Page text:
VANCOUVER – An attorney for Huawei’s chief financial officer says there is no evidence that international bank HSBC has suffered an increased risk of loan loss due to Meng Wanzhou’s alleged actions.
Frank Addario made the comment when asking a BC Supreme Court judge to admit new evidence in Meng’s extradition case.
“There was never a risk that the bank would suffer a loss,” Addario said, before receiving the crackdown from the judge and attorney general of Canada.
Meng was arrested at Vancouver Airport in 2018 at the behest of the United States to face fraud charges which she and Huawei deny.
She is accused of distorting Huawei’s control over tech company Skycom in a 2013 presentation to HSBC, putting the bank at risk of violating U.S. sanctions against Iran.
On Monday, the BC Supreme Court began the second in seven weeks of argument in Meng’s case, which culminates in a full-blown extradition or jail hearing in May.
The evidence his team wishes to present is an affidavit from an accountant that details credit facilities and loans issued between 2013 and 2017.
Court documents from Meng’s team describing the proposed evidence indicate that HSBC executed the first loan a week before Meng’s presentation, so they argue that the bank could not have been swayed by it. The following two loans were made to subsidiaries of Huawei, and its lawyers say that suggests they were too far removed from the risks of breaching sanctions.
HSBC was not a lender in connection with the final syndicated loan.
Associate Chief Justice Heather Holmes took issue with Addario’s assessment of why the loans were mentioned by the United States on the record of the case in the first place.
The United States appears to rely on an occasional connection that is “broadly defined” rather than claiming that a particular loan was solicited on the basis of a particular statement that turned out to be false, putting this loan in jeopardy, Holmes said.
“It’s much broader, which is a banking relationship that was continued due to the alleged misrepresentation and therefore all loans made under that banking relationship were at risk,” Holmes said.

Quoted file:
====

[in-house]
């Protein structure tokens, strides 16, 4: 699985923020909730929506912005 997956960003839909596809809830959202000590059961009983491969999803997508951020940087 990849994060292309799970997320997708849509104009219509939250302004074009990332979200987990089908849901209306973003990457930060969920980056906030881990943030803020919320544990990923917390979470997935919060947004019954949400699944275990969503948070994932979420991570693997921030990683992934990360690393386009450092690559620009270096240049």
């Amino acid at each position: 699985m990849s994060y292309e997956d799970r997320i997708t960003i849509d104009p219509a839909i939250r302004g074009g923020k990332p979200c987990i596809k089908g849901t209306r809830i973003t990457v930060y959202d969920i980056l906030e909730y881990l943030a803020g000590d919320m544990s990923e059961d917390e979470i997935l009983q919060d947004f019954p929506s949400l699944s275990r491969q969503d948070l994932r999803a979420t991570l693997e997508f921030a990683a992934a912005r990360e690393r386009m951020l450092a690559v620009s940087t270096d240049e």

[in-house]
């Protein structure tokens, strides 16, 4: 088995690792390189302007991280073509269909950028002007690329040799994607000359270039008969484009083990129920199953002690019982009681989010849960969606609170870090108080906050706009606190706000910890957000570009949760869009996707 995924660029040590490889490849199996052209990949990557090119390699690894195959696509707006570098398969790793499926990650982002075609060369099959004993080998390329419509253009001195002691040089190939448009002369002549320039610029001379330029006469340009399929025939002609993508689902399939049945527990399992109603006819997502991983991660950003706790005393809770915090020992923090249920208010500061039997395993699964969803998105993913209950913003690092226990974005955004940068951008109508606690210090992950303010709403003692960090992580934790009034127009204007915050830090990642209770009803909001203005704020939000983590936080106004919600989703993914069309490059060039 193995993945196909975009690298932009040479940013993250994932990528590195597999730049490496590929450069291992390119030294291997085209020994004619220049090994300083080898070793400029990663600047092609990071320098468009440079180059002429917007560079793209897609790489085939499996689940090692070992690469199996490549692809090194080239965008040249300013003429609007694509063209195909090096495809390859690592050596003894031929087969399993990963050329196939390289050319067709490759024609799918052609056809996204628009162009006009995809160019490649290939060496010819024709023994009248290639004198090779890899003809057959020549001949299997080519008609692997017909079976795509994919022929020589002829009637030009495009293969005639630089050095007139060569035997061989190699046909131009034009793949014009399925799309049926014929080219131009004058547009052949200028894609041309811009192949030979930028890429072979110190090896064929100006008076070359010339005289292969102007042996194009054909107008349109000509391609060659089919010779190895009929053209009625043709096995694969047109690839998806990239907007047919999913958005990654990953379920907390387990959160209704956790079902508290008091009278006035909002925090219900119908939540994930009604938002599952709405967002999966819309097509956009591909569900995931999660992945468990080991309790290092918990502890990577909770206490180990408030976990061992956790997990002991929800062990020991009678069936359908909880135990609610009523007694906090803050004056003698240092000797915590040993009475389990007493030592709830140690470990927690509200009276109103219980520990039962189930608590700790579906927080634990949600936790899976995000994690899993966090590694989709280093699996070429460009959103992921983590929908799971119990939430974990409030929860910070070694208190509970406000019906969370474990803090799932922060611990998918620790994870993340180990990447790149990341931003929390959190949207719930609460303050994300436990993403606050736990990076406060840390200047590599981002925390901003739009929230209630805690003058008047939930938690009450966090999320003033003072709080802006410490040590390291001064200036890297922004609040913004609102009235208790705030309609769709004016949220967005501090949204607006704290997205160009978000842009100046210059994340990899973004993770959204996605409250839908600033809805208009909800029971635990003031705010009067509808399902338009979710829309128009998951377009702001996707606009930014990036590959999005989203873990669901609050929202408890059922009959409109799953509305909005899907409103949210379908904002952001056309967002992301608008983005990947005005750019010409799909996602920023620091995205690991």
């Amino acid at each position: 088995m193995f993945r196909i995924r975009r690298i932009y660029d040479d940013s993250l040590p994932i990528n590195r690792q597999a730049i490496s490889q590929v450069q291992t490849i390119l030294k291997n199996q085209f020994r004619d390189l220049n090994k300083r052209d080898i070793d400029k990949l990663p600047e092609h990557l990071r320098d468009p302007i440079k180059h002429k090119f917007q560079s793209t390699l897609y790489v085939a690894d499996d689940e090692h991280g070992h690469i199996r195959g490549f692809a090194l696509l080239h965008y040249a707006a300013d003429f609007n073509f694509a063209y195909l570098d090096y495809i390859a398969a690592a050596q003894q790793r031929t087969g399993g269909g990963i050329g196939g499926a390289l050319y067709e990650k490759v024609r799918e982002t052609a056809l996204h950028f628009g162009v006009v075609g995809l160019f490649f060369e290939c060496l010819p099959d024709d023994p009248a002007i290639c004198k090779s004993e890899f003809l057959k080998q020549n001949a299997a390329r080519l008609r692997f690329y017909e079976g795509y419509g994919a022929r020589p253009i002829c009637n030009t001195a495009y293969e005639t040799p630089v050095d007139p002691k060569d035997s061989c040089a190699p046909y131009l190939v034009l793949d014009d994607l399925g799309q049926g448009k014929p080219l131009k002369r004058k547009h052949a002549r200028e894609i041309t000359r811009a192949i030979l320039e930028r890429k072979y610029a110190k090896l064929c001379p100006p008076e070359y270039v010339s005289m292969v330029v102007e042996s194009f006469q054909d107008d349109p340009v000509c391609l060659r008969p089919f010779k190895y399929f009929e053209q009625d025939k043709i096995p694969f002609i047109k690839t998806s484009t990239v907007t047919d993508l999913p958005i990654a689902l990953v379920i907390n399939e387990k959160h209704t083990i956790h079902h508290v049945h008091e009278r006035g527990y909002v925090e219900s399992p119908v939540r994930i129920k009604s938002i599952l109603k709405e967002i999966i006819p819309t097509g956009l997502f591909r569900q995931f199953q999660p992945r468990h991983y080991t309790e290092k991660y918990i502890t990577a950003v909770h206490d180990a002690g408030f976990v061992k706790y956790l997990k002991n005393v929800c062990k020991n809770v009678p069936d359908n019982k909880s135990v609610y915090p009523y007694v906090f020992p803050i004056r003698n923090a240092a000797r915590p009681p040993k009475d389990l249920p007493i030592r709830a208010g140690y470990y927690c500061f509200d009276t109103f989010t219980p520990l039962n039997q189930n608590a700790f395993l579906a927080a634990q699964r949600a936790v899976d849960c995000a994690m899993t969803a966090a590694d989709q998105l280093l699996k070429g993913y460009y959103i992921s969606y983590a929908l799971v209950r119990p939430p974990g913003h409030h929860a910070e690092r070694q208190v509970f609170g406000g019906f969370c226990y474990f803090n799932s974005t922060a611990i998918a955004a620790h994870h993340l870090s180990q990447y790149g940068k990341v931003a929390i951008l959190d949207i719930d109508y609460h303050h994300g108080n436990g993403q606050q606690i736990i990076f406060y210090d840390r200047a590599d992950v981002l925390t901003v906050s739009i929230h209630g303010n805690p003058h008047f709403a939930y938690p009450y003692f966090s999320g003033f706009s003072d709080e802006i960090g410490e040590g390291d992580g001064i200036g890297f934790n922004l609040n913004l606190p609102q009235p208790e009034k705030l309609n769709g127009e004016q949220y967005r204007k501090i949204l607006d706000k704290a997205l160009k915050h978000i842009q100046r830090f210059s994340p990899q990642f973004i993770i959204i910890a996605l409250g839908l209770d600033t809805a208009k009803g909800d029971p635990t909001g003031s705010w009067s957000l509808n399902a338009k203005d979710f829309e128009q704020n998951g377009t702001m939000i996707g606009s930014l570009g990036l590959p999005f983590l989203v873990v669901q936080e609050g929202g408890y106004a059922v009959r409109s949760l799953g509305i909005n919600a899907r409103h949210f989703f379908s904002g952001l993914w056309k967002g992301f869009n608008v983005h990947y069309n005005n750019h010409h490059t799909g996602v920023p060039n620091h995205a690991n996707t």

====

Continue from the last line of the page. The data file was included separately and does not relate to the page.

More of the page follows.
Addario replied that he did not think the details of how the loans might be threatened had been “settled”.
Holmes also suggested that the fraud law recognizes the risk inherent in any loan, even when it is repaid.
A lawyer representing the Attorney General of Canada called the proposed evidence “irrelevant” and urged the judge to dismiss it.
Robert Frater argued that the evidence shows that the bank did not lose money on loans, but did not talk about risk.
“The evidence that I would submit is capable of showing that Huawei is not a dead end and that the banks are doing very well,” said Frater.
“Do any of these facts help you on an issue that would be relevant to incarceration?” We say they don’t.
Arguments over the fraud law should be debated at the extradition hearing, but excluding the proposed evidence would not weaken Meng’s argument at this point anyway, Frater said.
Deprivation involves a risk of economic loss and the requesting state does not have to prove the actual loss, he said.
The “most alarming” part of Addario’s submission was that it was the last “scheduled” app to introduce new evidence, rather than the last app, period, he said.
“In our submission, it has no merit, it’s time to move on to engagement,” said Frater.
The court adjourned until Wednesday, when arguments will begin at a crucial stage in the case.
The conduct of Canadian police and border officials will come under court review as Meng’s team begins to argue that his Charter rights were violated during his questioning and arrest at the airport from Vancouver.
They allege that Meng was the victim of abuse of process and that the process should be stayed, while officers testified that they acted appropriately.
This report by The Canadian Press was first published on March 15, 2021.